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If I specify border: 1px outset blue; as the style for an element, the browser renders two different border colors: one for the top and left borders, and another for the bottom and right borders.

li
  { border: 10px outset #0000FF;
    color: #FFF;
    background-color: #0000FF;
    width: 30%;
    }

p
  { margin: 1em 2em;
    text-align: center;
    }
<li><p>Hi!</p></li>

Given a single color specified for the border, how does the browser determine which colors to render the border in? Alternately, given a graphical comp (a .PSD for example) that shows an outset border with two different colors, how can I choose a single border color to specify to get the closest results to the comp?

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1  
Good question, considering that there's no standard for this calculation meaning each browser vendor gets to decide how to calculate these colors. –  BoltClock Nov 10 '10 at 19:20

1 Answer 1

up vote 13 down vote accepted

There is no one algorithm specified by CSS:

UAs may choose their own algorithm to calculate the actual colors used.

Different browsers do significantly different things:

  • Firefox blends the highlight border with full white (about 57%) and the lowlight border with full black (about 68%).

  • Opera blends the borders with white and black less strongly (25% each).

  • WebKit (Safari, Chrome) blends the lowlight border to black (33%) whilst leaving the highlight border as the untouched stated colour.

  • IE splits the width of the border in two when you use inset/outset. The inside half of the border has a lowlight shade of 75% black and an untouched highlight colour. The outside half of the border has a highlight colour shaded 25% to black and a lowlight colour shaded 50% to black. This has the effect of reproducing the border style of the Windows 9x/NT4/2000 button if the border-width is 2px.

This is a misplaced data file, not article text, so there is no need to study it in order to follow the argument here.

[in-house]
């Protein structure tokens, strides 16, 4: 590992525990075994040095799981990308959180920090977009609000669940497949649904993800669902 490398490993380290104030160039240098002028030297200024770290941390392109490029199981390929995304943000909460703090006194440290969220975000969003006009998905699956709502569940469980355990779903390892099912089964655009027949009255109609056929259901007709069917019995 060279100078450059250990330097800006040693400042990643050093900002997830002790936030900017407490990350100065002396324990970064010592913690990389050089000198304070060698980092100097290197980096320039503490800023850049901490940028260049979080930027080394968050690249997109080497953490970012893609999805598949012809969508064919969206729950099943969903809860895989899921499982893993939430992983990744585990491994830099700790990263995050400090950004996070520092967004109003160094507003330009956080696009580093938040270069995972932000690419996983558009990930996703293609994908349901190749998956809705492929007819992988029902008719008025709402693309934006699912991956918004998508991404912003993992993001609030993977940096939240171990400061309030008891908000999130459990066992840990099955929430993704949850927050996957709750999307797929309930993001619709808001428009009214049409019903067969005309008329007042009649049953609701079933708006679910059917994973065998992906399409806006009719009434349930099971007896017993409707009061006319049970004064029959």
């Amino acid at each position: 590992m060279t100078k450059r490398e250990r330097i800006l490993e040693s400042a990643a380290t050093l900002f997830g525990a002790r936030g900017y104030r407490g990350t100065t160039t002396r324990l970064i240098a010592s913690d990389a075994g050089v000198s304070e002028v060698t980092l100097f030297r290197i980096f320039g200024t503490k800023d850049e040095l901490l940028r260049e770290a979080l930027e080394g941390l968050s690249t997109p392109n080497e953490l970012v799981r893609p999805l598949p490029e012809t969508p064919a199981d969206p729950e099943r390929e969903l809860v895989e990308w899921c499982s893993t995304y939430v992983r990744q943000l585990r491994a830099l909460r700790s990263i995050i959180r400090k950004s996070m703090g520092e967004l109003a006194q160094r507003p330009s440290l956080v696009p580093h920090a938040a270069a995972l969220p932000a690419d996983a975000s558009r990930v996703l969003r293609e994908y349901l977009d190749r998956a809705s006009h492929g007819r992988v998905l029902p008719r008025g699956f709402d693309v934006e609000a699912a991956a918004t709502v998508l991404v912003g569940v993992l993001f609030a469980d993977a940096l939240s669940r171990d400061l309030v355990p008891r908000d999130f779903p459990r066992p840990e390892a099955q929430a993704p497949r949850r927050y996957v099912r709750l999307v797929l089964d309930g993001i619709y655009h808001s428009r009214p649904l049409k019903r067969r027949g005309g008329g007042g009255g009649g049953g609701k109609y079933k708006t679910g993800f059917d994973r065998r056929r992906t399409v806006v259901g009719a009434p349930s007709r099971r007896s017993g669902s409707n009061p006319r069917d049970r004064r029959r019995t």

Unfortunately you cannot get consistent results out of inset/outset/groove/ridge borders. Often the results are different but still OK across browsers; if that's not good enough you'll need to specify each border side colour explicitly.

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2  
On IE, which set of borders applies when the border width is 1 pixel? –  BoltClock Nov 10 '10 at 19:22
2  
The outer. (The outer borders get the spare pixel whenever there's an odd number of pixels.) –  bobince Nov 10 '10 at 19:30
3  
It’s curious that CSS3 Borders omits that point entirely. –  Josh Lee Nov 10 '10 at 19:43
1  
Thanks for the details! I think it'll be easiest to skip the outset style and just specify the desired colors for top/left and bottom/right. –  KatieK Nov 10 '10 at 19:54
1  
@KatieK You could do whatever you want with CSS3 property border-image and keep a fallback for IE6-7-... with conditional comments –  FelipeAls Nov 11 '10 at 6:21

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